While I was at it, I did this

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brookhaven

Leaving the 90′s, we left the city. It was 13 years and time for a change. Although I missed the charge you get living in the city, there is wear that is associated with it. It wasn’t so much fleeing as a re-associating with an environment I grew up in. A major part of my youth was spent outdoors in the woods. So we got the chance to jump into a new world, and we took it. Time moves slower and is more in tune with the cycles of nature. I had forgotten how seasons changed and was happy to get back to the dirt closeness of those changes.

 

 

But my work continued

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mohawk further along

As it happened I was spending a lot of time in and around the city of Key West. Whole chunks of time from 1977 onward. Weeks and months of living, fishing, conch biking, hanging out in bars owned by close friends, getting stung by a scorpion, Pernot puffs, and Cristal back when is was only $50 and none knew what it was yet. The Chart Room, Chez Emile, Port of Call, decades before the first cruise ship ever thought of going there. I used to ride down Duval St on my skateboard with Jay pulling me on his bike. The only people in Sloppy’s were usually a handfull of old timers (drunks if you know). Mel Fisher would show up in the Chart Room and spin tales of gold and fame, not that anyone noticed. At night the whole island is alight with smells of blooms and perfume. A sleepy little town full of guile and intrigue. Too bad the most colorful characters ended up as ashes in the channel between Christmas Tree Island.

 

 

Click here for a taste

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the Mohawk years

The Mohawk. When we happened upon it, it was a drug shooting gallery. Our motley crew turned the building into 9 loft condos each was over 2,300 sf on three floors. We designed / built our own spaces. It was a challenge and most of the time exhilarating. On 4th of July we would break and watch the fireworks from the roof. By this time I had been a house painter for a dozen years. So it was time to move off the walls and onto the canvas. After a while I decided my future was my brain not my hands so I left the construction for good. But it left me with a great foundation to work off of, and I still build things all the time. Back then I built a studio for myself in my basement, and was constantly working with Tom and Giorgio on what would become 29 Kings Ct. artist studios. This allowed me to be at home in a lot of art spaces. Furthering my confidence and inspirations.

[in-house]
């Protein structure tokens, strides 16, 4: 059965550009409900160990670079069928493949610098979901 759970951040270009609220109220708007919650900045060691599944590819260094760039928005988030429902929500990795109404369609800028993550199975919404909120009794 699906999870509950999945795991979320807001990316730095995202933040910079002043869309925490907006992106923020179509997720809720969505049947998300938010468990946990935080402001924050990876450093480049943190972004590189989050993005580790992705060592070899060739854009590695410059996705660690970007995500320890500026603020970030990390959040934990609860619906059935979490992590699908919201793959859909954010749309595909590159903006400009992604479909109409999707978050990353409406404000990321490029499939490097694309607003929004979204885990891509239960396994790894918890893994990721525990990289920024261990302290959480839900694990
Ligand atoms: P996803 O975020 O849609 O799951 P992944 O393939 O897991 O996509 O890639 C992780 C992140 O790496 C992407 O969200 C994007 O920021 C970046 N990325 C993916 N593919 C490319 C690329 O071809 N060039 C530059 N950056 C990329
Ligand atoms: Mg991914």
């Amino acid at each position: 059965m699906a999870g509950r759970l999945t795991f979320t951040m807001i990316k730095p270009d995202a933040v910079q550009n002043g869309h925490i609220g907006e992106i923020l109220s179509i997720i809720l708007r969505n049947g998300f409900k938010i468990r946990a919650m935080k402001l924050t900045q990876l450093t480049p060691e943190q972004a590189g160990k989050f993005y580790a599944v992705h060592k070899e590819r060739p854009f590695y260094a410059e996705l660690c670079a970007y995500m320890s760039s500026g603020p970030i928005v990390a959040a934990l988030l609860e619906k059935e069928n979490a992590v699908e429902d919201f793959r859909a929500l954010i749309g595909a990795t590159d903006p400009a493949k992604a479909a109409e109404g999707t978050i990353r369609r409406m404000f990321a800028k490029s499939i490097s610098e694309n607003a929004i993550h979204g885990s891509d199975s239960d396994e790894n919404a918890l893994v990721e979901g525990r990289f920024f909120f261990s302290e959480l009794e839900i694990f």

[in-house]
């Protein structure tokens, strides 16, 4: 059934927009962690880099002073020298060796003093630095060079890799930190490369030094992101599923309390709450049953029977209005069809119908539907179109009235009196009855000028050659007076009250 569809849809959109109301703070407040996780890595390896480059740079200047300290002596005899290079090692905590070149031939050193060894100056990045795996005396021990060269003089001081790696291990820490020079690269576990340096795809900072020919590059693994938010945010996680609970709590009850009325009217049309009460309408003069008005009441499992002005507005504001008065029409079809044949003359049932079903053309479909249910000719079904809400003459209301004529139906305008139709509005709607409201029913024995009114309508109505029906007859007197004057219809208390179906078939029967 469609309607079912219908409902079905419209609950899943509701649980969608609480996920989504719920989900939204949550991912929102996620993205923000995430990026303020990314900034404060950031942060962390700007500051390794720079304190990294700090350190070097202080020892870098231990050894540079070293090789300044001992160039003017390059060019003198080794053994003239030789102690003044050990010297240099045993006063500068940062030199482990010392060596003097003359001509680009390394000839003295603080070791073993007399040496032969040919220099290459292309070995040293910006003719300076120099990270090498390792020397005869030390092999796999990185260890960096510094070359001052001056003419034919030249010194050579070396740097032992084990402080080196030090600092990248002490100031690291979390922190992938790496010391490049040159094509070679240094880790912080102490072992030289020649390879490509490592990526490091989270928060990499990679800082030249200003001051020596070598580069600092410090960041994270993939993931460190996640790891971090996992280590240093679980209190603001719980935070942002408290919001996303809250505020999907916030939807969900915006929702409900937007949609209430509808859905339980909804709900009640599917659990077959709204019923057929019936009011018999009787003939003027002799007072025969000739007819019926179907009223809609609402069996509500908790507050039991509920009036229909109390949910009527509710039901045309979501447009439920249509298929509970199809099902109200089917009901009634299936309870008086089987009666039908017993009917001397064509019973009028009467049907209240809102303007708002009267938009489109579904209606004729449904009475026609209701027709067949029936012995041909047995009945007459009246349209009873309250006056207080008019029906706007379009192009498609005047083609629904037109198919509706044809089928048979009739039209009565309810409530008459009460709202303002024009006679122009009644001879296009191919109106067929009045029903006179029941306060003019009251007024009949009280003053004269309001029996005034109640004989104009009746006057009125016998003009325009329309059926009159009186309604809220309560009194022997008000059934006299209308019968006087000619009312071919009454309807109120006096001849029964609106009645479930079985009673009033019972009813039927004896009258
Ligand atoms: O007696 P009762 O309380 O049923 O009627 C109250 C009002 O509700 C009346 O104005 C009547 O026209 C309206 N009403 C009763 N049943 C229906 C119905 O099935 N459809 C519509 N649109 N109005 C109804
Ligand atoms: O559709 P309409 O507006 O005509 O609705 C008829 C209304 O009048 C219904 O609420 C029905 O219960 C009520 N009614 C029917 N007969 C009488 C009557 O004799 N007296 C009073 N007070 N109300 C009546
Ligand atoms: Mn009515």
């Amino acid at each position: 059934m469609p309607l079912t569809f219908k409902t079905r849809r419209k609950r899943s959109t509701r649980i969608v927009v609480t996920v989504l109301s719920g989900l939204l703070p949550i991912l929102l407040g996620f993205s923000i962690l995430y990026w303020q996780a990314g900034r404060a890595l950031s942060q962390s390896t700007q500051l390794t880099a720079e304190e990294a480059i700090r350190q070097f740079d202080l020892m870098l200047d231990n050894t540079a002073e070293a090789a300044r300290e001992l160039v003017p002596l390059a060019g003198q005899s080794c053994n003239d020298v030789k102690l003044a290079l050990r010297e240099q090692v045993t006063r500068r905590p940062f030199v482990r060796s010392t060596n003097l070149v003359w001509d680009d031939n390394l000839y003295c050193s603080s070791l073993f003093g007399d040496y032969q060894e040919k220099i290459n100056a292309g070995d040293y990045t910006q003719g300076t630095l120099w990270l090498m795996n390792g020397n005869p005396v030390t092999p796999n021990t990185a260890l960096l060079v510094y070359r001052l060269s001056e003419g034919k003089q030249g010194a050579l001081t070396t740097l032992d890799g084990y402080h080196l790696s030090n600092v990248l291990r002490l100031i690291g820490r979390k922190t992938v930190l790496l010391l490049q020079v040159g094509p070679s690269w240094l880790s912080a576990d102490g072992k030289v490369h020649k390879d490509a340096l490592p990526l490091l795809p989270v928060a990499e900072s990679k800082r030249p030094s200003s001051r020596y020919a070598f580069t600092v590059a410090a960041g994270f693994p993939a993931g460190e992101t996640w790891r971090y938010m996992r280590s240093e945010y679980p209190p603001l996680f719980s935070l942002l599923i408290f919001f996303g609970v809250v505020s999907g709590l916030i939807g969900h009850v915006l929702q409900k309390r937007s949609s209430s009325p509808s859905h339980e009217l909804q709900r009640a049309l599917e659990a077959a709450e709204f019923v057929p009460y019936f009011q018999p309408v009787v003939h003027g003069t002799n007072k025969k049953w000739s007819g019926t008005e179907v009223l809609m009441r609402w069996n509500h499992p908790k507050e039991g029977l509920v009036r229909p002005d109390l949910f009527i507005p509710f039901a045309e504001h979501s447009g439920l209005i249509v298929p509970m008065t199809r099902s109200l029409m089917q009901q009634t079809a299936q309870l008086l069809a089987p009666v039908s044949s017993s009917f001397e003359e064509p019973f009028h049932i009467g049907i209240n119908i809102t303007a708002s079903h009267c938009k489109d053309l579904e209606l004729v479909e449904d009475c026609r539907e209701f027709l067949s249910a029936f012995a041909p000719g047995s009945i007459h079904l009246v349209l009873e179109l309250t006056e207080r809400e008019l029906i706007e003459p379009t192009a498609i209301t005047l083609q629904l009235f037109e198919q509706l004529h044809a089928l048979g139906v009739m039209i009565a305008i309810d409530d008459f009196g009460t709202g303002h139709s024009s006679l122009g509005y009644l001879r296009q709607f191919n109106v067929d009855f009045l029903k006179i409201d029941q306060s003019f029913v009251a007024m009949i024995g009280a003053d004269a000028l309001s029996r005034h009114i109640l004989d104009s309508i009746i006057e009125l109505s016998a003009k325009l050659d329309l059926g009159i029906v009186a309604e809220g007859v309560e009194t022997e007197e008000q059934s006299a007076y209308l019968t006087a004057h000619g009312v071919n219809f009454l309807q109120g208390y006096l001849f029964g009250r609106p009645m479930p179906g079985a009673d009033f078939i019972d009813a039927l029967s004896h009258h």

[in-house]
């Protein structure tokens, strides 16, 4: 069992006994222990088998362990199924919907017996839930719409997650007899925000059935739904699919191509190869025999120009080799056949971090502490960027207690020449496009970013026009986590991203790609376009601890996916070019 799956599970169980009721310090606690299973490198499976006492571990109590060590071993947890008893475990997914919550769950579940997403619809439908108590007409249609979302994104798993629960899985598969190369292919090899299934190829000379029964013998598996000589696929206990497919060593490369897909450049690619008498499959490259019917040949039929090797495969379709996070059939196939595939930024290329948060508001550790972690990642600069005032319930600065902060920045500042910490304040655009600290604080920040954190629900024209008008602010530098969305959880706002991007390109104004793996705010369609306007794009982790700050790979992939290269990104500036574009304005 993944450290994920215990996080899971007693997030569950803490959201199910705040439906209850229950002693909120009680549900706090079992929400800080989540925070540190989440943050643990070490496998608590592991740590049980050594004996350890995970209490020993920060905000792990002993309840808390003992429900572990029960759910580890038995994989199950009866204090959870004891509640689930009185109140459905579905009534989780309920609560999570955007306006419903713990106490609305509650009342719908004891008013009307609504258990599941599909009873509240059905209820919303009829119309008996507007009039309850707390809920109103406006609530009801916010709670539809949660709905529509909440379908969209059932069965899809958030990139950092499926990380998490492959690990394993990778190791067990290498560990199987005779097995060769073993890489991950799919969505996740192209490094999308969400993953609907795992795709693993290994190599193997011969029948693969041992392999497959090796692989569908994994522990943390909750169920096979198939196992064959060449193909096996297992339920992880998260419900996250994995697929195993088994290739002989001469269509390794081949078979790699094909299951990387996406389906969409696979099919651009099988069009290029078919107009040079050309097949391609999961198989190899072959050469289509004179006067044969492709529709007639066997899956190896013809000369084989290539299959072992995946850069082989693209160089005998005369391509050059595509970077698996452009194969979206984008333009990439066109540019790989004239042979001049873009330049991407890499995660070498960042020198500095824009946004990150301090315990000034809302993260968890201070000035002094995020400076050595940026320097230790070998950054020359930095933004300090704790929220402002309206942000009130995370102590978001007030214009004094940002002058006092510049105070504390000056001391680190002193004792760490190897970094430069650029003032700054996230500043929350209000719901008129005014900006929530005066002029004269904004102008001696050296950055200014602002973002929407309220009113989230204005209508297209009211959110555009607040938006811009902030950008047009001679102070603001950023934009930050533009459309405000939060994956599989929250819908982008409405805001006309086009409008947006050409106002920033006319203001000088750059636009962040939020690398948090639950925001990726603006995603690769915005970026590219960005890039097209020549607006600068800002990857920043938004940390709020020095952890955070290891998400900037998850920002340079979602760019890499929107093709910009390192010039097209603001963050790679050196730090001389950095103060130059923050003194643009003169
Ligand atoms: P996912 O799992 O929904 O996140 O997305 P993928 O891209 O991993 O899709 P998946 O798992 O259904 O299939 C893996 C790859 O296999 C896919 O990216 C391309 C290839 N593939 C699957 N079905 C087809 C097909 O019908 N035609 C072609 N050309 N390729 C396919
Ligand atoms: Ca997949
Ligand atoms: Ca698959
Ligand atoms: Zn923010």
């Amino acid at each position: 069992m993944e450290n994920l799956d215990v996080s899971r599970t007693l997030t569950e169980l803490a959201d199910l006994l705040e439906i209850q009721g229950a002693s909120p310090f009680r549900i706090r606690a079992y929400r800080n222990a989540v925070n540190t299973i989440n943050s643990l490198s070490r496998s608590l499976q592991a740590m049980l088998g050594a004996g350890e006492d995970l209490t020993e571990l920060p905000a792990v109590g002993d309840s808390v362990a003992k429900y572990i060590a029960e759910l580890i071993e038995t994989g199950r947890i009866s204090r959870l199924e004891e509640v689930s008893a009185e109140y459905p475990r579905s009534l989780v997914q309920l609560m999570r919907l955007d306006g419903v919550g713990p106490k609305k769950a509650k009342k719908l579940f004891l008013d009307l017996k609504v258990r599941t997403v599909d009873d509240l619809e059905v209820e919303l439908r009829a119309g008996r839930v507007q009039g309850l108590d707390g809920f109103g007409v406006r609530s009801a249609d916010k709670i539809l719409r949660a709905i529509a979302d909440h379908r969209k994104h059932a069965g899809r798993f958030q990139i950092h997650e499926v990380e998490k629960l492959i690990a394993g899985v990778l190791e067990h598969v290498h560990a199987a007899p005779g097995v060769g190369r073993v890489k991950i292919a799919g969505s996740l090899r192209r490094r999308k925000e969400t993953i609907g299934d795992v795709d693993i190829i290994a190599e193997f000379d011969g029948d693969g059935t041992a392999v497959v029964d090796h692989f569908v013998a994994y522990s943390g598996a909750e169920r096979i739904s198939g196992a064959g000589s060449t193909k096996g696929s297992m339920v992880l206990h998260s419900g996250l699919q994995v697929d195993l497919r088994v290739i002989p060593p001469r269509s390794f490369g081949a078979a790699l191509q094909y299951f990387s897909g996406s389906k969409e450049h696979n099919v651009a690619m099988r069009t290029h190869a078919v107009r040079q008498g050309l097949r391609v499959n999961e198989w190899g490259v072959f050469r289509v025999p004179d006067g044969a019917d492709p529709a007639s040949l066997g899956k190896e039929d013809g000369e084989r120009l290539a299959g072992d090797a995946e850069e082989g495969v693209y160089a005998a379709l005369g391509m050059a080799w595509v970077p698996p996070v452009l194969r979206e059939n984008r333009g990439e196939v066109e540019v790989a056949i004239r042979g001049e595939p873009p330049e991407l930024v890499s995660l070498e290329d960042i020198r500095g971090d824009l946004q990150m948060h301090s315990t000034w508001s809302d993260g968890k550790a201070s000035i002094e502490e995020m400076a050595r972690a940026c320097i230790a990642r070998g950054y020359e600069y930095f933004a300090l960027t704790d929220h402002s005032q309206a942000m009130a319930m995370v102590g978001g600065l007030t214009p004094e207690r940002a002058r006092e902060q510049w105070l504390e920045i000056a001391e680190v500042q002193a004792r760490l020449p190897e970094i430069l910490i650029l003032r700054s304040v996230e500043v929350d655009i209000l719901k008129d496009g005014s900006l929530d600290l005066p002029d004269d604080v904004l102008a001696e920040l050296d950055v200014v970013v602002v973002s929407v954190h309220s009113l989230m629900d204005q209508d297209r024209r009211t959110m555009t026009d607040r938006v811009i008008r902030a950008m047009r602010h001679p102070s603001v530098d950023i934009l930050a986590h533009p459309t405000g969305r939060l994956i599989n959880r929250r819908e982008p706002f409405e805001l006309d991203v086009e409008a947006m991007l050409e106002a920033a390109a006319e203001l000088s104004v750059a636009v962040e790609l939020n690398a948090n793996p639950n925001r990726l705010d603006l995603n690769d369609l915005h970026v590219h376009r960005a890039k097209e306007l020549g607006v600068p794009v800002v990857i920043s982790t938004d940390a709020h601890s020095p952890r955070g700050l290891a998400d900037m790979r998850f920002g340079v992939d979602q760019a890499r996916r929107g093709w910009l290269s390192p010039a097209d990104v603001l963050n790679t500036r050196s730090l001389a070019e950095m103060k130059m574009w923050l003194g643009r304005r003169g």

click on this to see what happened

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the early 90s

I was lucky enough to be hanging out, living in downtown D.C. during the time when the remnants of the Hanover St. collective were making their early moves in the art world. People like Greg Hannan, Giorgio Furioso, Tom Nakashima, John Winslow, Marise Riddell, and Charlie Sleichter. They revolved around the original incarnation of the WPA, Washington Project for the Arts when it was a hole in the wall down on lower Seventh St. It was a fine period and it allowed me to soak up everything I needed to get started. It was always in me, but never ventured out in the open.

It really kicked off for me when a group of us were helping Charlie & Giorgio renovate the Eckington School. All of us being young and energetic shared in the experience of going beyond our boundaries. It was edgy and dangerous at times, which made it all the better. Eckington, and the Mohawk after it, became pivotal life expressions for me.

 

 

Click on this to see what I did with it